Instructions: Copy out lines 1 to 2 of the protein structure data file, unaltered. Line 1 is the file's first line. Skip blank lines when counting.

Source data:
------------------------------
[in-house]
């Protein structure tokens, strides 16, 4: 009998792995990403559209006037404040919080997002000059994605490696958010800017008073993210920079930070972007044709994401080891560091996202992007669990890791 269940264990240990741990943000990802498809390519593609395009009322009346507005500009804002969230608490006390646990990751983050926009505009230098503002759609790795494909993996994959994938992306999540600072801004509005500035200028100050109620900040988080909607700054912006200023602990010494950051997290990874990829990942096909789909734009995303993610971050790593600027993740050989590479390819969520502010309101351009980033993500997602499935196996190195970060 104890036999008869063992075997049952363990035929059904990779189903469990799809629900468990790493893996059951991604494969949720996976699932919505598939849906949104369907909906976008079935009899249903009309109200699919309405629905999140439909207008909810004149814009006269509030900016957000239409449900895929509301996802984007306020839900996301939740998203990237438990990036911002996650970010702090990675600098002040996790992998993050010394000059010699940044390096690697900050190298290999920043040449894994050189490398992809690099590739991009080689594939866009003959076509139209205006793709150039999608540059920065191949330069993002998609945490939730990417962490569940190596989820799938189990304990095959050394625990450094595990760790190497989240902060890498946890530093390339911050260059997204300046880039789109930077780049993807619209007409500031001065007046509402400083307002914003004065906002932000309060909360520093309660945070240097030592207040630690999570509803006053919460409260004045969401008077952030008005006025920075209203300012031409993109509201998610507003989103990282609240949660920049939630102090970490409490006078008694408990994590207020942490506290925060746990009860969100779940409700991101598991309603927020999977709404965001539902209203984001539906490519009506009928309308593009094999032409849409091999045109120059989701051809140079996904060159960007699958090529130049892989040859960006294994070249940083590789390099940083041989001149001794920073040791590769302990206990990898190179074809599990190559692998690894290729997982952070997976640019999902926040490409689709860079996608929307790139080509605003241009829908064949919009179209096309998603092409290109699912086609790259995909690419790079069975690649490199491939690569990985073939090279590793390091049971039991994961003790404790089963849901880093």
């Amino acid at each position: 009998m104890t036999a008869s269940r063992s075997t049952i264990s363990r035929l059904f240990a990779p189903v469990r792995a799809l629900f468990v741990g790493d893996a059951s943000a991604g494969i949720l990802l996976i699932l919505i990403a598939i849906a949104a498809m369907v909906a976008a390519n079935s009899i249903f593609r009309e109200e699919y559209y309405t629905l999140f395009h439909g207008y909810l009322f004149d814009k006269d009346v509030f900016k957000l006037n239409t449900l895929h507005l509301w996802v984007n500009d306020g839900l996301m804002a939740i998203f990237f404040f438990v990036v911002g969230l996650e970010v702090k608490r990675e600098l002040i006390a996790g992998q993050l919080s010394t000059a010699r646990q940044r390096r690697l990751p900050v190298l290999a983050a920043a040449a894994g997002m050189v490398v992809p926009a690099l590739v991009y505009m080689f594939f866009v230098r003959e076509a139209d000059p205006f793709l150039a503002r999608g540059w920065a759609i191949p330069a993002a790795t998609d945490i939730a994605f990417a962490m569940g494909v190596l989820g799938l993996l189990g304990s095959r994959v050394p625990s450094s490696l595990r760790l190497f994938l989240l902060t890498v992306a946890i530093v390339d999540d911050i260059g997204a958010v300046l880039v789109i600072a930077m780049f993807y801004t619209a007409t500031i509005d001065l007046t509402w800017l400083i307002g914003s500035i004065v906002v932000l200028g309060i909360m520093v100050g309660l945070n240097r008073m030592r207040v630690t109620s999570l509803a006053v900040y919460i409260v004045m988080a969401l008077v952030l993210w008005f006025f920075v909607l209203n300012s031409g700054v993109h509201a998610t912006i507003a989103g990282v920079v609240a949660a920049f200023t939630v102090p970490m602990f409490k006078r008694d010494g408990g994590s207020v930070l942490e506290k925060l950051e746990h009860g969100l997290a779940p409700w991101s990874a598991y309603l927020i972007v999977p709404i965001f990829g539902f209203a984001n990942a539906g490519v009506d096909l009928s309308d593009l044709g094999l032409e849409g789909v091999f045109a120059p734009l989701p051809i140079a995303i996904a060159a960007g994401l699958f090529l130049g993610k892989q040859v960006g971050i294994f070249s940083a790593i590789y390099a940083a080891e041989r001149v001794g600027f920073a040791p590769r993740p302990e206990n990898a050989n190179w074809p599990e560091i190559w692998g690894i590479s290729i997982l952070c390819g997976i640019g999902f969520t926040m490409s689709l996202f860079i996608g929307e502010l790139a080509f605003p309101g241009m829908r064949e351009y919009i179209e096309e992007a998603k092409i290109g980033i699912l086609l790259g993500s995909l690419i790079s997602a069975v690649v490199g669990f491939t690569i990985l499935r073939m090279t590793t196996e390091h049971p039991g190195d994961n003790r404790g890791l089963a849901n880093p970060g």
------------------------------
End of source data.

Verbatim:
[in-house]
């Protein structure tokens, strides 16, 4: 009998792995990403559209006037404040919080997002000059994605490696958010800017008073993210920079930070972007044709994401080891560091996202992007669990890791 269940264990240990741990943000990802498809390519593609395009009322009346507005500009804002969230608490006390646990990751983050926009505009230098503002759609790795494909993996994959994938992306999540600072801004509005500035200028100050109620900040988080909607700054912006200023602990010494950051997290990874990829990942096909789909734009995303993610971050790593600027993740050989590479390819969520502010309101351009980033993500997602499935196996190195970060 104890036999008869063992075997049952363990035929059904990779189903469990799809629900468990790493893996059951991604494969949720996976699932919505598939849906949104369907909906976008079935009899249903009309109200699919309405629905999140439909207008909810004149814009006269509030900016957000239409449900895929509301996802984007306020839900996301939740998203990237438990990036911002996650970010702090990675600098002040996790992998993050010394000059010699940044390096690697900050190298290999920043040449894994050189490398992809690099590739991009080689594939866009003959076509139209205006793709150039999608540059920065191949330069993002998609945490939730990417962490569940190596989820799938189990304990095959050394625990450094595990760790190497989240902060890498946890530093390339911050260059997204300046880039789109930077780049993807619209007409500031001065007046509402400083307002914003004065906002932000309060909360520093309660945070240097030592207040630690999570509803006053919460409260004045969401008077952030008005006025920075209203300012031409993109509201998610507003989103990282609240949660920049939630102090970490409490006078008694408990994590207020942490506290925060746990009860969100779940409700991101598991309603927020999977709404965001539902209203984001539906490519009506009928309308593009094999032409849409091999045109120059989701051809140079996904060159960007699958090529130049892989040859960006294994070249940083590789390099940083041989001149001794920073040791590769302990206990990898190179074809599990190559692998690894290729997982952070997976640019999902926040490409689709860079996608929307790139080509605003241009829908064949919009179209096309998603092409290109699912086609790259995909690419790079069975690649490199491939690569990985073939090279590793390091049971039991994961003790404790089963849901880093």